Published: The Canberra Times & The Australian Financial Review
The war in Sri Lanka is a civil war. Its roots go back to the mid 1950’s, but from 1983 the conflict between the Sinhalese and the Tamils of the north, erupted into civil war, after the Sinhalese armed forces moved against the Tamils. The Tamil Kingdoms of the north go back over 1,000 years.
The minority Tamils sought an equal footing with the Sinhalese, including the use of their language in official and daily transactions. This was not granted and the Tamils rightly saw this as the beginning of a move to marginalise them in the social, cultural, political and economic life of their country.
The Bush administration, thrashing about to demonstrate dominance over world terrorism, saw Sri Lanka as an easy target in the PR war, after Iraq proved not to be so. It provided a technically bankrupt and chronically corrupt Sinhalese government with the military training, money and hardware to crush the Tamils and that is what has been taking place over the last four years.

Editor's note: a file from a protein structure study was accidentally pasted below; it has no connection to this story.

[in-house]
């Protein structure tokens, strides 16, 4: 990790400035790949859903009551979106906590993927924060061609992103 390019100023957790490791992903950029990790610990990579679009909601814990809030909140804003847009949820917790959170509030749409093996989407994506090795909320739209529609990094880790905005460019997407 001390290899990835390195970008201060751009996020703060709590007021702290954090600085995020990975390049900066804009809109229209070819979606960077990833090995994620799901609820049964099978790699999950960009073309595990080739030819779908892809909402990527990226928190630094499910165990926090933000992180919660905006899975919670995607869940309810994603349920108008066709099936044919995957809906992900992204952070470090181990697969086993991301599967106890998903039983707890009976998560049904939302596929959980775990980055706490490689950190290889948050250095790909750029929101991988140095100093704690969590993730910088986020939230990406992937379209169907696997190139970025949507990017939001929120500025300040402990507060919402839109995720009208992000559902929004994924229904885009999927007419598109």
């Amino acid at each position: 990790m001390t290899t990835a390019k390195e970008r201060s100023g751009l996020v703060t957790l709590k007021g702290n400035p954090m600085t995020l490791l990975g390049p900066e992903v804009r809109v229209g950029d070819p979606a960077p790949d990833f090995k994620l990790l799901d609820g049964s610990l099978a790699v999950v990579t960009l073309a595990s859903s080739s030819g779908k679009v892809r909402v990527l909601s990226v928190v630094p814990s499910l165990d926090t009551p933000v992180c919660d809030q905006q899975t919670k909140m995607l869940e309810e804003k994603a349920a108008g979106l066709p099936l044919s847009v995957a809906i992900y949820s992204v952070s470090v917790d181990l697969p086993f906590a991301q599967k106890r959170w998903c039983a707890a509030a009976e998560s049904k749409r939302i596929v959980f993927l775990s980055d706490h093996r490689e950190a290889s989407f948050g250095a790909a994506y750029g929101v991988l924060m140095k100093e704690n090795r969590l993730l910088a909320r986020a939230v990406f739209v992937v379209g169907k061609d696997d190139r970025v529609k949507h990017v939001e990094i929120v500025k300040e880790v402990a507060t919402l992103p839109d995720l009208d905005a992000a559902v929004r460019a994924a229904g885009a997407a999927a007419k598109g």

The head of the AFP, Mick Keelty, went along with this analysis and had Sri Lankan Tamil organisations, soliciting funds in Australia for hospitals, schools and the armed struggle, proscribed under the Terrorism Act. His mentor and benefactor, John Howard, had the same attitude to the ANC in South Africa and yet in the face of realty, i.e Nelson Mandela as President of South Africa with considerable domestic and international support, he gave Mandela the Order of Australia.
Kevin Rudd has gone along with the Keelty/Howard analysis, which says very little for the capacity he has allowed the public service, post Howard, to analyse these and related issues and provide advice without intimidation.
Rudd must show policy independence from the Howard regime, as well as compassion and courage with respect to the civil war in Sri Lanka, and the resultant genocide being committed against the Tamils.